People with diabetes who receive treatment for gum disease can enjoy substantial reductions in hospitalizations, doctor visits, and annual medical expenses according to a study conducted by the University of Pennsylvania and dental insurer United Concordia Dental.
The study’s results were based on three year’s worth of data from nearly 1.7 million people who have both dental coverage under United Concordia and medical coverage under its parent company, Highmark.
Those results showed that type 2s who received periodontal care enjoy:
A 33 percent annual reduction in hospitalizations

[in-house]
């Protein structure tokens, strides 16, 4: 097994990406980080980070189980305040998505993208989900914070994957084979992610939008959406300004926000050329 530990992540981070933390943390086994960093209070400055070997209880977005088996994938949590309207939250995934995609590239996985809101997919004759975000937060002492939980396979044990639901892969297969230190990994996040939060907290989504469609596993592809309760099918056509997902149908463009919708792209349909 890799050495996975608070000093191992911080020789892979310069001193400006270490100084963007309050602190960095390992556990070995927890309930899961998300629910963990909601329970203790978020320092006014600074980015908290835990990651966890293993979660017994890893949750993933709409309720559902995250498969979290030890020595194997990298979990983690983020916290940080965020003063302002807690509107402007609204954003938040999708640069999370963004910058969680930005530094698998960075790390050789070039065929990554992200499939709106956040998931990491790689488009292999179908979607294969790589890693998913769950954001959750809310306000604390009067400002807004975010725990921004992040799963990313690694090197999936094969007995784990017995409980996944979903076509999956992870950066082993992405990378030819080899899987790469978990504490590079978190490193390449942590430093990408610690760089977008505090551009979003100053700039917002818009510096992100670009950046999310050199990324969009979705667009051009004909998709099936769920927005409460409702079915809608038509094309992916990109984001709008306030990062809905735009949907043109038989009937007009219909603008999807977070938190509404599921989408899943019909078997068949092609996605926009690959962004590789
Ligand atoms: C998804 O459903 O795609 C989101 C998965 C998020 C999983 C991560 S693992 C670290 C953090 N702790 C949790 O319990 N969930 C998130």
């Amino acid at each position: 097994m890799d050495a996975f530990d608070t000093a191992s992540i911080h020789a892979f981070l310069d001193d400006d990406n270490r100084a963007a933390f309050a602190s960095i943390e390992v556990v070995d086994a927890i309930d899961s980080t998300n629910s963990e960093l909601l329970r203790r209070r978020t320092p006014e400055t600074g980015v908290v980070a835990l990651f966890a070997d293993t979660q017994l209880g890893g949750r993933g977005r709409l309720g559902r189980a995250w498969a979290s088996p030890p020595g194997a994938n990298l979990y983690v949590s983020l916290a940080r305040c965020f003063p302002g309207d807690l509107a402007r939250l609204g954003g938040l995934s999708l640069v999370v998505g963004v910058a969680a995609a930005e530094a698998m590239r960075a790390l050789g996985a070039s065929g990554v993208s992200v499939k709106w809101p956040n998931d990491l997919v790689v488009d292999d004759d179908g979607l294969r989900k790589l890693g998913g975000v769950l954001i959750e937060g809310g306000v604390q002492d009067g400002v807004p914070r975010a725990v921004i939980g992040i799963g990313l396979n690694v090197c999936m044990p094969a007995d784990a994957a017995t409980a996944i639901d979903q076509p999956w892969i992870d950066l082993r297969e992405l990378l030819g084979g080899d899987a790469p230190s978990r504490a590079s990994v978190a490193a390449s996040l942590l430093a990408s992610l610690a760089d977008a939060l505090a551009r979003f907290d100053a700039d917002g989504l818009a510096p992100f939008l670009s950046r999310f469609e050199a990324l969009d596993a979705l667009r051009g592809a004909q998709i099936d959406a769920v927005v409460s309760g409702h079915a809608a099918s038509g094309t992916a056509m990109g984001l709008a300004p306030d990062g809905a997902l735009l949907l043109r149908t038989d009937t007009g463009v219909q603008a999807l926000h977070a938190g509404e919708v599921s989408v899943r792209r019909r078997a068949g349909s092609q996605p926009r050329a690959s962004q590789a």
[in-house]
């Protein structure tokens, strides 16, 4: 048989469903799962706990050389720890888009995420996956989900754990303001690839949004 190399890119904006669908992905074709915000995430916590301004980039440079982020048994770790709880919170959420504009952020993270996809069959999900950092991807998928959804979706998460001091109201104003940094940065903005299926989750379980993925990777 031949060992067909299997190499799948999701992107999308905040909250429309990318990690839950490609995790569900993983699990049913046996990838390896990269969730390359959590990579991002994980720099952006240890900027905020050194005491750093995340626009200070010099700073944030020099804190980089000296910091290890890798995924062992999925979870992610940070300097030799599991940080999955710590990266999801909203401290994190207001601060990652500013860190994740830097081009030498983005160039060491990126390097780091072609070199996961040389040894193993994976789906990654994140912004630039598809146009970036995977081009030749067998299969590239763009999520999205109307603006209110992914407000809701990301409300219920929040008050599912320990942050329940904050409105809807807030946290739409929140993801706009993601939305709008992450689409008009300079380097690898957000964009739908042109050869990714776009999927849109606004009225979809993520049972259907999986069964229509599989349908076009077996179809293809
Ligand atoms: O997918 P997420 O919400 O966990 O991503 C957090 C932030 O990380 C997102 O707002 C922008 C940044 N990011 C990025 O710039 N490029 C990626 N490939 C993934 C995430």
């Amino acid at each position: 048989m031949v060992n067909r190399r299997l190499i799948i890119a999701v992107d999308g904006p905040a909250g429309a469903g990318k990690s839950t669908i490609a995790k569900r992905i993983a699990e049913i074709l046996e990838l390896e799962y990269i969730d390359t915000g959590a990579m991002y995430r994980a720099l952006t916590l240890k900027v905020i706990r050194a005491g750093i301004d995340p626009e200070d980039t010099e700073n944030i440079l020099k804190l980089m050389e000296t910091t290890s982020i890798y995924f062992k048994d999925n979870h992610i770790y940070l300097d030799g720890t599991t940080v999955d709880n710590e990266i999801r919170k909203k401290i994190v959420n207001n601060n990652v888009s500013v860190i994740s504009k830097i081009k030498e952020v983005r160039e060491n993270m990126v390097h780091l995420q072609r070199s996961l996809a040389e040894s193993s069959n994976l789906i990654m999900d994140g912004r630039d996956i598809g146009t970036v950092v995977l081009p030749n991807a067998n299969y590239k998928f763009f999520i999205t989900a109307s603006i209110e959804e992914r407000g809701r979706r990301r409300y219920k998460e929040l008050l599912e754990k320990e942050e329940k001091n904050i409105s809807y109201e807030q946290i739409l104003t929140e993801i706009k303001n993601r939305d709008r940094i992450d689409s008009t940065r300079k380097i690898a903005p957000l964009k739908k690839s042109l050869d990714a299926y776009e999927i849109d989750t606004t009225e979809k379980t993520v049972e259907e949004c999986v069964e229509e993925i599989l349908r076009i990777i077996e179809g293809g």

Make 13 percent fewer physicians visits
See their overall annual medical costs decrease by $1,814
Gum disease has often been associated with the development of type 2 diabetes. Studies of the relationship have been going on for more than 50 years.
Current theory holds that type 2 and gum disease—gingivitis and periodontitis—have a “bidirectional” effect on each other. Inflammation in one can aggravate inflammation in the other. Untreated gum disease is known to complicate attempts to manage diabetes, while the converse is true—treated gum disease can help lower diabetic inflammation.
For more information on how dental health affects overall health, visit www.UnitedConcordia.com.